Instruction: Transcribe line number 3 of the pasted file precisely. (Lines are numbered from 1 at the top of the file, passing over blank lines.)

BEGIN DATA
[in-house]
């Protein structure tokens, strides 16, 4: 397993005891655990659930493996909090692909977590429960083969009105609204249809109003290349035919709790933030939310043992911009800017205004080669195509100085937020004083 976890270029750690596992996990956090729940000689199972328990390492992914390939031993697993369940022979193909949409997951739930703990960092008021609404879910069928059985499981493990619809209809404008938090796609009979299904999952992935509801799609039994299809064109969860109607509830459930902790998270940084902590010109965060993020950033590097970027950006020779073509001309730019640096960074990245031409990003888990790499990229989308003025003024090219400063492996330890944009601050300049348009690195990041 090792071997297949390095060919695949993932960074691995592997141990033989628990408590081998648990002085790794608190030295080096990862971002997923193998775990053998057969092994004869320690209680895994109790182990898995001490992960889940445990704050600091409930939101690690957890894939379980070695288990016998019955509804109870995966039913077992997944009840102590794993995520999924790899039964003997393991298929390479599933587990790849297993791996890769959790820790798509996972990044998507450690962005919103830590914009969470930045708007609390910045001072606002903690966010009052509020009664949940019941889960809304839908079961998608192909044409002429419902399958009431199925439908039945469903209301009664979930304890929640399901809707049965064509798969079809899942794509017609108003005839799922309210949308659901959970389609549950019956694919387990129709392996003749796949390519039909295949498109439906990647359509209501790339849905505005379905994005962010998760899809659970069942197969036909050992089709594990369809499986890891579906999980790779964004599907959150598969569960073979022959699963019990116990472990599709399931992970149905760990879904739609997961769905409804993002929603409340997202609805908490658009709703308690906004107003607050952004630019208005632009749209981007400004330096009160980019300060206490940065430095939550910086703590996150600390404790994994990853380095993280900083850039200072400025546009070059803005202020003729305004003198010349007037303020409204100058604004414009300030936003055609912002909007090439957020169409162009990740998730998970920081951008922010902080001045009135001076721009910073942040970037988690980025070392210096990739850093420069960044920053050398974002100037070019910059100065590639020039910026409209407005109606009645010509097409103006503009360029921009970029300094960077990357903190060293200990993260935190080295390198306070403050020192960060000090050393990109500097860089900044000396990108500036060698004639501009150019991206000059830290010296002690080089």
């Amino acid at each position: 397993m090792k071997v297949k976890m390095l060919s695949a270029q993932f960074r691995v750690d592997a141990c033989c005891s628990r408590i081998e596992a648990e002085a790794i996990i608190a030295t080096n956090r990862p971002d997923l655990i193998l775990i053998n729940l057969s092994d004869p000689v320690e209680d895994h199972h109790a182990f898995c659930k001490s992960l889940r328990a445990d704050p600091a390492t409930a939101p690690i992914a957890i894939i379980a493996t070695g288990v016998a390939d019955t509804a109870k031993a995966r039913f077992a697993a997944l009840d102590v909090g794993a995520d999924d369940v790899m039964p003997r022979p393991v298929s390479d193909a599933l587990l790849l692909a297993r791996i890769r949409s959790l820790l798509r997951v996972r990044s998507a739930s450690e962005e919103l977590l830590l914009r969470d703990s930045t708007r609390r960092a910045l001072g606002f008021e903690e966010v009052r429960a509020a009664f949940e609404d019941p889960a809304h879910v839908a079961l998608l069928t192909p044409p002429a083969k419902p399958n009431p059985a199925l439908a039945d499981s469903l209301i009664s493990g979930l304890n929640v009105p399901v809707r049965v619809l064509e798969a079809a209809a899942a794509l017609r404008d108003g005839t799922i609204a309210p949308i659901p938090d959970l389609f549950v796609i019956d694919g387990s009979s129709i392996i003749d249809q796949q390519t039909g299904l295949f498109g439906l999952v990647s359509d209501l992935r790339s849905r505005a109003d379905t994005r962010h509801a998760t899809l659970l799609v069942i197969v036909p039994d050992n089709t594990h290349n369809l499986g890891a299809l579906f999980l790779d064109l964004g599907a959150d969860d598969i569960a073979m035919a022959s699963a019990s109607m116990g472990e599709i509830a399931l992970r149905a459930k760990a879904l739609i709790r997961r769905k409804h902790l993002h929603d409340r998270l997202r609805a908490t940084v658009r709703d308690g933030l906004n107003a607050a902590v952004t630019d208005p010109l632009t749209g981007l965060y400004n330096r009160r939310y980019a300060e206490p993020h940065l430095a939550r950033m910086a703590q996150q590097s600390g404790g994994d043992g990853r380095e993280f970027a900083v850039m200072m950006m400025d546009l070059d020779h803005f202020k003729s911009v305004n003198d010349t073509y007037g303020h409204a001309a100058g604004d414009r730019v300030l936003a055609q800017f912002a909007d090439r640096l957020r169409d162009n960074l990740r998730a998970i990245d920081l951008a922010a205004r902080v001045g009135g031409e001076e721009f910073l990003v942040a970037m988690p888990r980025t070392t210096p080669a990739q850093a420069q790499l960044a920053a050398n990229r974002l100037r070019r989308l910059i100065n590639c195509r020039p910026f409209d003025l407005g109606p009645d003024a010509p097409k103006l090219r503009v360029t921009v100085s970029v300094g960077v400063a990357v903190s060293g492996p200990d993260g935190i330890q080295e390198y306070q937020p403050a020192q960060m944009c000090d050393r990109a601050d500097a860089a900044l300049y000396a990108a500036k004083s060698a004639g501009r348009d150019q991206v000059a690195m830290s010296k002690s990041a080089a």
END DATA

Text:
């Amino acid at each position: 397993m090792k071997v297949k976890m390095l060919s695949a270029q993932f960074r691995v750690d592997a141990c033989c005891s628990r408590i081998e596992a648990e002085a790794i996990i608190a030295t080096n956090r990862p971002d997923l655990i193998l775990i053998n729940l057969s092994d004869p000689v320690e209680d895994h199972h109790a182990f898995c659930k001490s992960l889940r328990a445990d704050p600091a390492t409930a939101p690690i992914a957890i894939i379980a493996t070695g288990v016998a390939d019955t509804a109870k031993a995966r039913f077992a697993a997944l009840d102590v909090g794993a995520d999924d369940v790899m039964p003997r022979p393991v298929s390479d193909a599933l587990l790849l692909a297993r791996i890769r949409s959790l820790l798509r997951v996972r990044s998507a739930s450690e962005e919103l977590l830590l914009r969470d703990s930045t708007r609390r960092a910045l001072g606002f008021e903690e966010v009052r429960a509020a009664f949940e609404d019941p889960a809304h879910v839908a079961l998608l069928t192909p044409p002429a083969k419902p399958n009431p059985a199925l439908a039945d499981s469903l209301i009664s493990g979930l304890n929640v009105p399901v809707r049965v619809l064509e798969a079809a209809a899942a794509l017609r404008d108003g005839t799922i609204a309210p949308i659901p938090d959970l389609f549950v796609i019956d694919g387990s009979s129709i392996i003749d249809q796949q390519t039909g299904l295949f498109g439906l999952v990647s359509d209501l992935r790339s849905r505005a109003d379905t994005r962010h509801a998760t899809l659970l799609v069942i197969v036909p039994d050992n089709t594990h290349n369809l499986g890891a299809l579906f999980l790779d064109l964004g599907a959150d969860d598969i569960a073979m035919a022959s699963a019990s109607m116990g472990e599709i509830a399931l992970r149905a459930k760990a879904l739609i709790r997961r769905k409804h902790l993002h929603d409340r998270l997202r609805a908490t940084v658009r709703d308690g933030l906004n107003a607050a902590v952004t630019d208005p010109l632009t749209g981007l965060y400004n330096r009160r939310y980019a300060e206490p993020h940065l430095a939550r950033m910086a703590q996150q590097s600390g404790g994994d043992g990853r380095e993280f970027a900083v850039m200072m950006m400025d546009l070059d020779h803005f202020k003729s911009v305004n003198d010349t073509y007037g303020h409204a001309a100058g604004d414009r730019v300030l936003a055609q800017f912002a909007d090439r640096l957020r169409d162009n960074l990740r998730a998970i990245d920081l951008a922010a205004r902080v001045g009135g031409e001076e721009f910073l990003v942040a970037m988690p888990r980025t070392t210096p080669a990739q850093a420069q790499l960044a920053a050398n990229r974002l100037r070019r989308l910059i100065n590639c195509r020039p910026f409209d003025l407005g109606p009645d003024a010509p097409k103006l090219r503009v360029t921009v100085s970029v300094g960077v400063a990357v903190s060293g492996p200990d993260g935190i330890q080295e390198y306070q937020p403050a020192q960060m944009c000090d050393r990109a601050d500097a860089a900044l300049y000396a990108a500036k004083s060698a004639g501009r348009d150019q991206v000059a690195m830290s010296k002690s990041a080089a």